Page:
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  • Writer's pictureAllen Crater

Gear Review: Lowa Tibet Superwarm GTX Boots

Updated: Mar 7

man wearing camo and backpack hunting ion the mountains of Montana


While I have backpacked all over the country and beyond and spent many years chasing Michigan whitetail deer, I have never combined my passions for hiking and hunting into a true DIY backcountry public-land hunt for big game until this year. So, while I had gear for both, I didn't necessarily have all the right gear for the combination of the two. I knew boots were going to be a critical piece of kit, so I spent a long time researching the options before I went. I needed something that was going to be sturdy enough to carry heavy loads comfortably while still providing warmth in cold glassing situations and traction on wet or snow-covered trails.

I found the combination I was looking for in the Lowa Tibet Superwarm GTX. This is a workhorse of a boot and a cult favorite among hardcore cold weather backpackers and hunters. Essentially an insulated version (400g Primaloft) of the popular Tibet GTX, it provides superior stability combined with insulation, making it ideal for carrying heavy loads over long distances in cold weather.

Smart features such as the I-Lock lacing cam, which allows you to separate the lace tension between the ankle and the top of the foot, keep feet comfortable over miles of tough terrain. The GORE-TEX lining provides durably waterproof/breathable protection against the elements and the Arctic Grip outsole is VIBRAM’s most advanced cold weather traction system ever, providing extraordinary grip on wet, icy surfaces. These boots retail for $460.

close up of insulated Lowa hiking and hunting boot

What I like: In Montana I put these boots through the wringer, logging over 40 miles in conditions ranging from dry and mid 70's to temps in the low 20's with knee-deep snow while carrying a pack. They saw rain, snow, slush, mud, creeks, and steep terrain. Here's what I found.

First, for my foot, these boots are insanely comfortable. After a short break-in period they felt like they were molded to my feet. The lacing system allowed control of the tension on every area of my foot and ankle for an ideal fit. They provided incredible support, great traction and I never experienced a single blister or hot spot. Although they are on the heavier side, I really didn't even notice that they were there and that, to me, is the sign of a great boot.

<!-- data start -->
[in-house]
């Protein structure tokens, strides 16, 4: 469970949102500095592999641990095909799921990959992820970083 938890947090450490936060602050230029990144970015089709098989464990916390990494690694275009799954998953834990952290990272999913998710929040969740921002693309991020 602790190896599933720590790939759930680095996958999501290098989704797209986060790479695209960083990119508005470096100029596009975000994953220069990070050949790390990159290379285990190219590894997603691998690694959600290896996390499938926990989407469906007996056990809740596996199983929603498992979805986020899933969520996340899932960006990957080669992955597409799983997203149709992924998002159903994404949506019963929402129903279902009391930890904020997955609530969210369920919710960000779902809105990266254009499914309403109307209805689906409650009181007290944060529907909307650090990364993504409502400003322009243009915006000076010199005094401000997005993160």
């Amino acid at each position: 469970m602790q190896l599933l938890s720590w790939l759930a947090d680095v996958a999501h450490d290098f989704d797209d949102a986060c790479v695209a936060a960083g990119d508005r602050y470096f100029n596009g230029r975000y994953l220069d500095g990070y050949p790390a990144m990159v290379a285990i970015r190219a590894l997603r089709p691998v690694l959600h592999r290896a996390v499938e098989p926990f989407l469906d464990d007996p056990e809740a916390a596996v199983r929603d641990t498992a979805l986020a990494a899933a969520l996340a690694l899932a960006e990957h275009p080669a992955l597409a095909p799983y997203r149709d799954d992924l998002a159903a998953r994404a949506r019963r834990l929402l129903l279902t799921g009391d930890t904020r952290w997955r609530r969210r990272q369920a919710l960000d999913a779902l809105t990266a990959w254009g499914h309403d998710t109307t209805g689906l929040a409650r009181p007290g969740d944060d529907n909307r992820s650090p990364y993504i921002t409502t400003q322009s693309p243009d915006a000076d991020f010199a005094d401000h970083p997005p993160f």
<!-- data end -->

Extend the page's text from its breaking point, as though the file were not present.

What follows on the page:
Second is weather resistance. Like I said, I put these boots through the wringer, throwing everything I could at them in terms of weather. Paired with gaiters, my feet never once got wet. I even gave them the "stand in the creek" test without even a hint of failure. The breathable GORE-TEX liner earned it's keep.

Third is warmth. While you probably wouldn't want these boots for an all day sit in a stand in Michigan in December, for the Montana outing they were perfect. Very warm while hiking, but breathable enough that my feet didn't get soaked from sweat and then plenty warm for those long glassing sits in cold temperatures when paired with the proper socks.

Fourth is traction. The Vibram Arctic Grip outsoles are as good as advertised. The first several days of our hunt involved climbing steep snow, slush and mud-covered terrain and the traction was outstanding. I did take one slip while side-hilling a really steep spot in the snow, but that was operator error more so than boot failure.

What I don’t like: There's a lot to love about these boots but a couple small things to consider.

First, these boots aren't light, as should be expected from a heavy-duty insulated backpacking boot. For me they felt lighter on the feet than their actual weight, but they aren't a minimalist/ultra light boot option.

Second, they do warm up while hiking, especially if paired with warm socks and/or gaiters. The GORE-TEX lining does breathe some, and the uppers offer ventilation however, when the temps were closer to the 70's, these were a little much. But, as soon as the sun dipped behind the peaks and the temperature dropped again, I was happy for them. If you are looking for a boot for slightly warmer weather and don't need the Arctic Grip traction or if you tend to run hot, I would look at the regular Tibet GTX (no insulation) or the Hunter GTX Evo Extreme (200g and about 2" taller) as alternatives.

close up of Lowa boot and camo with sunset in the background

Perfect for: For me, the Tibet Superwarms are perfect for exactly how they were used - late season hunting in steep terrain and tough, wet/snowy/icy weather while carrying a pack. Exactly what you want while hiking and still plenty warm for the long glassing sits. While they are on the heavier side, I personally prefer a sturdy boot with lots of support and these deliver. The Tibet Superwarms are tough, weather resistant and provide excellent traction. Combine that with a build and lacing system that delivers a fit that is the most comfortable I've ever owned and these boots are hard to beat.

Stars: 5 out of 5

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